Plan for New U.S. Development Finance Corporation Includes Strong Role for Development

March 14, 2019 (WASHINGTON) – This statement is delivered on behalf of the Modernizing Foreign Assistance Network (MFAN) by Co-Chairs George Ingram, Lester Munson, and Tessie San Martin.

The Modernizing Foreign Assistance Network is pleased that the Trump Administration’s plan for the new Development Finance Corporation prioritizes linkages with USAID, a strong Chief Development Officer role, and a commitment to accountability.

Last week, the Trump administration submitted a Reorganization Plan for the United States International Development Finance Corporation to Congress in accordance with the BUILD Act. Implemented effectively, the U.S. Development Finance Corporation (DFC) will be a powerful addition to the U.S. foreign policy toolkit.

To ensure that the agency’s form follows its function, the Modernizing Foreign Assistance Network endorses four recommendations for the agency’s reorganization plan: ensure accountability for achieving development impact; establish strong linkages with development policies and agencies; lead in transparency; and provide appropriate resources.

The Reorganization Plan includes a number of aspects that MFAN strongly endorses, including:

  • Creation of an Office of the Chief Development Officer. MFAN has called for the creation of an Office of the Chief Development Officer that plays an early and lead role in shaping investment strategies, develops core metrics to measure development impact, oversees transparency, manages the integration of USAID’s DCA, and engages with USAID’s Missions.
  • Establishment of an independent accountability mechanism to evaluate and report on the DFC’s compliance with environmental, social, labor, human rights, and transparency standards.
  • Strong linkages between the DFC and USAID, including smooth staff transition from USAID’s Development Credit Authority; processes and procedures to make all of the DFC’s financing tools readily accessible to USAID Missions; a robust training program for interagency staff on the Corporation’s various financing tools; and opportunities for interagency secondments with the DFC.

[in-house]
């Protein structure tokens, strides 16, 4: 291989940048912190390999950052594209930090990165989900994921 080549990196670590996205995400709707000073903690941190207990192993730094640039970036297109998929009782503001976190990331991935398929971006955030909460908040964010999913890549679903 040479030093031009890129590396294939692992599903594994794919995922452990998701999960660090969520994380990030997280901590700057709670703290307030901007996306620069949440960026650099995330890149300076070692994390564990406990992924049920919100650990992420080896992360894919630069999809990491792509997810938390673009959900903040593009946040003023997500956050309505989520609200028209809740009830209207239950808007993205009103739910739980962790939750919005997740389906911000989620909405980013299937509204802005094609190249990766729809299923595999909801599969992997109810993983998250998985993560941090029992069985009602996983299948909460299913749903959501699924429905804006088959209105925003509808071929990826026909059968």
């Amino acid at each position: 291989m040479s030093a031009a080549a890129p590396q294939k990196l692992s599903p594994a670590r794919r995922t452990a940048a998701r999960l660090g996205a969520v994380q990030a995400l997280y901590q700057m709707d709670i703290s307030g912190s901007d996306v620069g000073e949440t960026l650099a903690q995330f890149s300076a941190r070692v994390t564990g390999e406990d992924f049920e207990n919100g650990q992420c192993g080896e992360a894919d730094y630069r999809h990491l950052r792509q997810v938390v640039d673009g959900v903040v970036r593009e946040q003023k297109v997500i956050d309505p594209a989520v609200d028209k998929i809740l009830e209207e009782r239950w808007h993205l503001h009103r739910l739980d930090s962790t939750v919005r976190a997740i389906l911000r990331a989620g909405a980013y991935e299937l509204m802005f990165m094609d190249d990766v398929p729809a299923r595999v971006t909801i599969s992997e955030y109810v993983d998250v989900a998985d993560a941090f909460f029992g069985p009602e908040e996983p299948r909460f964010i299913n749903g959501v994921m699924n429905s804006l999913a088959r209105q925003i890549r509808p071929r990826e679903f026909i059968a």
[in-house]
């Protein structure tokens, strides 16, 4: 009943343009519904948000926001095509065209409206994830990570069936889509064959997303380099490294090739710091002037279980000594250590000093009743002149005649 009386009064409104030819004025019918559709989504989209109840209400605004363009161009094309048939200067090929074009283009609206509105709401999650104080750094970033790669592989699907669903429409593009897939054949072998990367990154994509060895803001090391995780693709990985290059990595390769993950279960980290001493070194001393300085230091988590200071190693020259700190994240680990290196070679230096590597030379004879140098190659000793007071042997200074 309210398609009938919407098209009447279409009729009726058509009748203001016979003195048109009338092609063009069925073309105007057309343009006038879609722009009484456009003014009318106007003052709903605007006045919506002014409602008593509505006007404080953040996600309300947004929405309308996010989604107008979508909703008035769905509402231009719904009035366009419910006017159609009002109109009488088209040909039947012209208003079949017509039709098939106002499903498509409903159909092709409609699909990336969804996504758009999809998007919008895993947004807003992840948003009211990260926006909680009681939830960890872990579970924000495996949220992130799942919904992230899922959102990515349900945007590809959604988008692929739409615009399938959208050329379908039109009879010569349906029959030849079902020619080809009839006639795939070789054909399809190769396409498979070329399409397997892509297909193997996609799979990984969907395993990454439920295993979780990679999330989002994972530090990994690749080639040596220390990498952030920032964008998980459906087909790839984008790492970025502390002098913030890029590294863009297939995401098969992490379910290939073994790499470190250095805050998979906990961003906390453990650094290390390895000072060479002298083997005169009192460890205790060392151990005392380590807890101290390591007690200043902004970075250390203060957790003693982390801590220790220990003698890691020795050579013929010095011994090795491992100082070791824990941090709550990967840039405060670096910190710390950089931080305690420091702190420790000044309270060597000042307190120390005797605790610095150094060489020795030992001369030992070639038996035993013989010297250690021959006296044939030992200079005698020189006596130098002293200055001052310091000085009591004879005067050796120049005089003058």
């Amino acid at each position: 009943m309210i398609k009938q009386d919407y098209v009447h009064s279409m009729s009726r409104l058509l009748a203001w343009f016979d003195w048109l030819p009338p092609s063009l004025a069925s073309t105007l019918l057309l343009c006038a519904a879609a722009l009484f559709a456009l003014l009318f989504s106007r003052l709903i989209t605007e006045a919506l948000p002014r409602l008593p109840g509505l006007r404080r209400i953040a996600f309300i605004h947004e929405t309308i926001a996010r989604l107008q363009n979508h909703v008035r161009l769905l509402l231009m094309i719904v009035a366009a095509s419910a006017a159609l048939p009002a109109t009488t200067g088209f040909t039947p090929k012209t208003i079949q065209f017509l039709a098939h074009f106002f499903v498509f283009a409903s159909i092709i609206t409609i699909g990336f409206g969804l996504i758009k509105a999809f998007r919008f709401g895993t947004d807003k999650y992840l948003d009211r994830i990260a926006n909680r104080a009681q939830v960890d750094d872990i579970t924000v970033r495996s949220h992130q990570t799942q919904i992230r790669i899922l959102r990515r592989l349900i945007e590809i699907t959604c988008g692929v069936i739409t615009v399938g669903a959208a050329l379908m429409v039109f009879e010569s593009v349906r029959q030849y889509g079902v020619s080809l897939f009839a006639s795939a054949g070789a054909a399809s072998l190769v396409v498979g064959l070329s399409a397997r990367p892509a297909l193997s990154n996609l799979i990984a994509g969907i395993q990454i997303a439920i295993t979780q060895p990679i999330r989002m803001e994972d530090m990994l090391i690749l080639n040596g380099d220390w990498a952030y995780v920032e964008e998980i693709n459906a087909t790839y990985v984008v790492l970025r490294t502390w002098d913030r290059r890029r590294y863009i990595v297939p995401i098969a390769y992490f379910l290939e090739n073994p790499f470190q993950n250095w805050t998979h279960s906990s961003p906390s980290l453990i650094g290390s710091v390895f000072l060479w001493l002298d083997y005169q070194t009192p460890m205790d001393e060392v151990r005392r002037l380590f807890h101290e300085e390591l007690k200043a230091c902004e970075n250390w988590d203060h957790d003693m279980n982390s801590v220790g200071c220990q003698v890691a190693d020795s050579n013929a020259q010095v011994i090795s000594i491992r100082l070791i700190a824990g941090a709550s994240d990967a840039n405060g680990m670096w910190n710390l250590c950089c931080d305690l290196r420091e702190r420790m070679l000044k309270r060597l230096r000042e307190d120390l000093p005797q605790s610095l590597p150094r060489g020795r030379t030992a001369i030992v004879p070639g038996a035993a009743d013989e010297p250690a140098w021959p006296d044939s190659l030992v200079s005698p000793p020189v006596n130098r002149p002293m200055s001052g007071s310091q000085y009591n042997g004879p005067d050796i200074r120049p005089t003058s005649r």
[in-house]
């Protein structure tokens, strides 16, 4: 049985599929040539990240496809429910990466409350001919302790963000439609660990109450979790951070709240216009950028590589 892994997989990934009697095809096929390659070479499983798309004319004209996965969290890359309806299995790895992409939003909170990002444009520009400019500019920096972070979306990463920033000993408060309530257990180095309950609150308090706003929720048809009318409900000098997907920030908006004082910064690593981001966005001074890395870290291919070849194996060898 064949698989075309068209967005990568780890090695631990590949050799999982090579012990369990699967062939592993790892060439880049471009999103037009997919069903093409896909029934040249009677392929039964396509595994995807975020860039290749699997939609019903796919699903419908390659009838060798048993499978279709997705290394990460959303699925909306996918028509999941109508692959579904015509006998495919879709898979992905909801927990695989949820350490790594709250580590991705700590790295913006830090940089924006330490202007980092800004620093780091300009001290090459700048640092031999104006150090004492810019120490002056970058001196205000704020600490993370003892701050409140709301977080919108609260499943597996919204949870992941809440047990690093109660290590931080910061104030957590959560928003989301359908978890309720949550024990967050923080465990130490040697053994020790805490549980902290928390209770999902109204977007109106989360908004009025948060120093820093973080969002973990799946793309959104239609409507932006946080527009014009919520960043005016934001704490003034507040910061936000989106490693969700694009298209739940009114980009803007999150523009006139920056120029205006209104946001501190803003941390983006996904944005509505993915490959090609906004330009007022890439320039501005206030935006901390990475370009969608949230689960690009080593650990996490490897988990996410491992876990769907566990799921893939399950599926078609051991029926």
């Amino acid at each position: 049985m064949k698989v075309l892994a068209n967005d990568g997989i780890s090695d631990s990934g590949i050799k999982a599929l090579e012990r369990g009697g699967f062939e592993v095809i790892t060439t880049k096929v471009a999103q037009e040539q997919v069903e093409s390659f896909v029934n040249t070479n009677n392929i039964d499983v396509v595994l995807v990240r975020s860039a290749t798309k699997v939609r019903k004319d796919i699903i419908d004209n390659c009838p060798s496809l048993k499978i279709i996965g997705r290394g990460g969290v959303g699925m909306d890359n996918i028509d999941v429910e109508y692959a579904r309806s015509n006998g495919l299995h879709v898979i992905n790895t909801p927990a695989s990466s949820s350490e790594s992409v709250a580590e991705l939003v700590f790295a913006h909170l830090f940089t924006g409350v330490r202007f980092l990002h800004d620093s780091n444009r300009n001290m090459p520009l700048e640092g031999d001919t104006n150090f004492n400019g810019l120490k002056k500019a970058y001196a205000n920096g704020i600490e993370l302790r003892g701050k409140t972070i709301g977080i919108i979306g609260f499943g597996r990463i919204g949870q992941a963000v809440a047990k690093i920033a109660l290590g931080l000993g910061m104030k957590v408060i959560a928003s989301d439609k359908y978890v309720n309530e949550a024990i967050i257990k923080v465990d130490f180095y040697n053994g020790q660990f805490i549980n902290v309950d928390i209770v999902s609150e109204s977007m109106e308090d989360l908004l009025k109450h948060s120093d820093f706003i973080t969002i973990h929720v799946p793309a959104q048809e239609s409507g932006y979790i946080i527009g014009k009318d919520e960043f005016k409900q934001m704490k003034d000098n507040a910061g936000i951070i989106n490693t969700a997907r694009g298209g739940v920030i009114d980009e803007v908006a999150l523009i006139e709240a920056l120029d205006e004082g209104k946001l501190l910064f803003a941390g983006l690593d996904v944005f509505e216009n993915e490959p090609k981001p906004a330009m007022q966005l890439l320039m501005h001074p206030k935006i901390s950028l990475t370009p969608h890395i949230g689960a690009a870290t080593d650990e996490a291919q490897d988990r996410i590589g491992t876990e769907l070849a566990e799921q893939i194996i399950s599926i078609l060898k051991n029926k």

• A collaborative relationship between the Chief Risk Officer and the Chief Development Officer to ensure the DFC is striking the right balance when evaluating risks in undertaking its developmental mission. MFAN recommends that the DFC develop an assessment tool to identify how expected impact in various contexts can be weighed in the investment decision-making process to balance potential trade-offs between greater impact and lower risk-adjusted financial return.
  • Maintaining USAID’s Office of Private Capital and Microenterprise (PCM) at USAID. USAID is in the process of transforming its operations and standing up a Private Sector Engagement Hub with PCM at its core, which will serve as USAID’s primary organizational interface with the DFC.

MFAN looks forward to working with the administration and Congress to address additional aspects of the new Corporation, including:

  • The establishment and publication of a robust framework for assessing the potential and actual development impact of its investments. Organizations such as the Global Innovation Fund have developed tools to draw from, measuring the breadth and depth of an investment’s development impact.
  • The establishment of a robust system of monitoring, evaluation, and learning, including an evaluation framework that meets the Office of Management and Budget’s recent high standards as required by the Foreign Aid Transparency and Accountability Act and the BUILD Act itself.
  • Standing up the external development advisory council, which should be composed of highly experienced development leaders charged with providing regular input to the DFC.
  • The development of an agency transparency policy and the publication of project level data – already the norm through the Foreign Aid Transparency and Accountability Act and the International Aid Transparency Initiative (IATI).
  • The creation of safeguards to ensure the independence of the accountability mechanism.

MFAN thanks the administration, particularly the leadership at OPIC, USAID, and OMB for their continued leadership in maximizing development impact. MFAN urges Congress to engage with this plan and looks forward to working with the administration and Congress to maximize the development potential of the new Development Finance Corporation.

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